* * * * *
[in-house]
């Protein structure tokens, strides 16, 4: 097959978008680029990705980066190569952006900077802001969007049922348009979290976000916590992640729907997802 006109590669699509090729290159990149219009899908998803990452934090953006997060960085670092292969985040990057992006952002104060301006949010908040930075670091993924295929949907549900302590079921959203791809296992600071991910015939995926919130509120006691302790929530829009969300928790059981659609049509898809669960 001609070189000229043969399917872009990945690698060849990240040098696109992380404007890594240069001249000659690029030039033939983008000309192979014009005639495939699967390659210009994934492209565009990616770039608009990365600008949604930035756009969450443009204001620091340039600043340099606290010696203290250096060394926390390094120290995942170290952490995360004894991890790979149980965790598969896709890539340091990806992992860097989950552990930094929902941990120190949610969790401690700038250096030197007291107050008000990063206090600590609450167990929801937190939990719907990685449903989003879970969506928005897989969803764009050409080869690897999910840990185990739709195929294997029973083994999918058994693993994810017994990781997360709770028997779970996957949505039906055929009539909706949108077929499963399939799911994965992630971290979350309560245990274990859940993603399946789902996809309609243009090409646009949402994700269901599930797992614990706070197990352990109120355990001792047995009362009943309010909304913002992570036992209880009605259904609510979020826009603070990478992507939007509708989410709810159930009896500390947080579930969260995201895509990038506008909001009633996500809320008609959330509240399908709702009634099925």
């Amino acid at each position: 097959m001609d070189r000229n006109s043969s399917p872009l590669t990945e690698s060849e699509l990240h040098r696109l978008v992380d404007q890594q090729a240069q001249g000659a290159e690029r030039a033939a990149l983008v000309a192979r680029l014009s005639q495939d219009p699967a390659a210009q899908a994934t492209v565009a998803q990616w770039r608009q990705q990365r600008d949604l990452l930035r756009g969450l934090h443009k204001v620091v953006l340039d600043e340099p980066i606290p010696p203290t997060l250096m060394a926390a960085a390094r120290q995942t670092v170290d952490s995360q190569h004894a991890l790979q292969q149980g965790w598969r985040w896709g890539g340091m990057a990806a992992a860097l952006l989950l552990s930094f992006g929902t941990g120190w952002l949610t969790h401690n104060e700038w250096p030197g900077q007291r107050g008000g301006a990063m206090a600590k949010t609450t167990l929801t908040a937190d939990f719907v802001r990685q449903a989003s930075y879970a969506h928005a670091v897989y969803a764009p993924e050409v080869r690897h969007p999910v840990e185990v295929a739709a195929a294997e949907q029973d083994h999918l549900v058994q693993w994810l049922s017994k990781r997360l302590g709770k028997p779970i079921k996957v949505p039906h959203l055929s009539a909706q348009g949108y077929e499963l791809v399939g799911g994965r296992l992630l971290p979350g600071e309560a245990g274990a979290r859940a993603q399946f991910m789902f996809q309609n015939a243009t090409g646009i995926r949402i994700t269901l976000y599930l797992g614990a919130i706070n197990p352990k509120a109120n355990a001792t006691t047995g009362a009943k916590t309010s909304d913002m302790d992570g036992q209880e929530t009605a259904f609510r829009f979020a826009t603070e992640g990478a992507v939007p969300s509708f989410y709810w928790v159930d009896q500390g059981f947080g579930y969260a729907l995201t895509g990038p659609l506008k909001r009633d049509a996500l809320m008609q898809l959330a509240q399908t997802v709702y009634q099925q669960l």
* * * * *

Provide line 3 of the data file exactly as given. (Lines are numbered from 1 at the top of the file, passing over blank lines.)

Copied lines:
């Amino acid at each position: 097959m001609d070189r000229n006109s043969s399917p872009l590669t990945e690698s060849e699509l990240h040098r696109l978008v992380d404007q890594q090729a240069q001249g000659a290159e690029r030039a033939a990149l983008v000309a192979r680029l014009s005639q495939d219009p699967a390659a210009q899908a994934t492209v565009a998803q990616w770039r608009q990705q990365r600008d949604l990452l930035r756009g969450l934090h443009k204001v620091v953006l340039d600043e340099p980066i606290p010696p203290t997060l250096m060394a926390a960085a390094r120290q995942t670092v170290d952490s995360q190569h004894a991890l790979q292969q149980g965790w598969r985040w896709g890539g340091m990057a990806a992992a860097l952006l989950l552990s930094f992006g929902t941990g120190w952002l949610t969790h401690n104060e700038w250096p030197g900077q007291r107050g008000g301006a990063m206090a600590k949010t609450t167990l929801t908040a937190d939990f719907v802001r990685q449903a989003s930075y879970a969506h928005a670091v897989y969803a764009p993924e050409v080869r690897h969007p999910v840990e185990v295929a739709a195929a294997e949907q029973d083994h999918l549900v058994q693993w994810l049922s017994k990781r997360l302590g709770k028997p779970i079921k996957v949505p039906h959203l055929s009539a909706q348009g949108y077929e499963l791809v399939g799911g994965r296992l992630l971290p979350g600071e309560a245990g274990a979290r859940a993603q399946f991910m789902f996809q309609n015939a243009t090409g646009i995926r949402i994700t269901l976000y599930l797992g614990a919130i706070n197990p352990k509120a109120n355990a001792t006691t047995g009362a009943k916590t309010s909304d913002m302790d992570g036992q209880e929530t009605a259904f609510r829009f979020a826009t603070e992640g990478a992507v939007p969300s509708f989410y709810w928790v159930d009896q500390g059981f947080g579930y969260a729907l995201t895509g990038p659609l506008k909001r009633d049509a996500l809320m008609q898809l959330a509240q399908t997802v709702y009634q099925q669960l």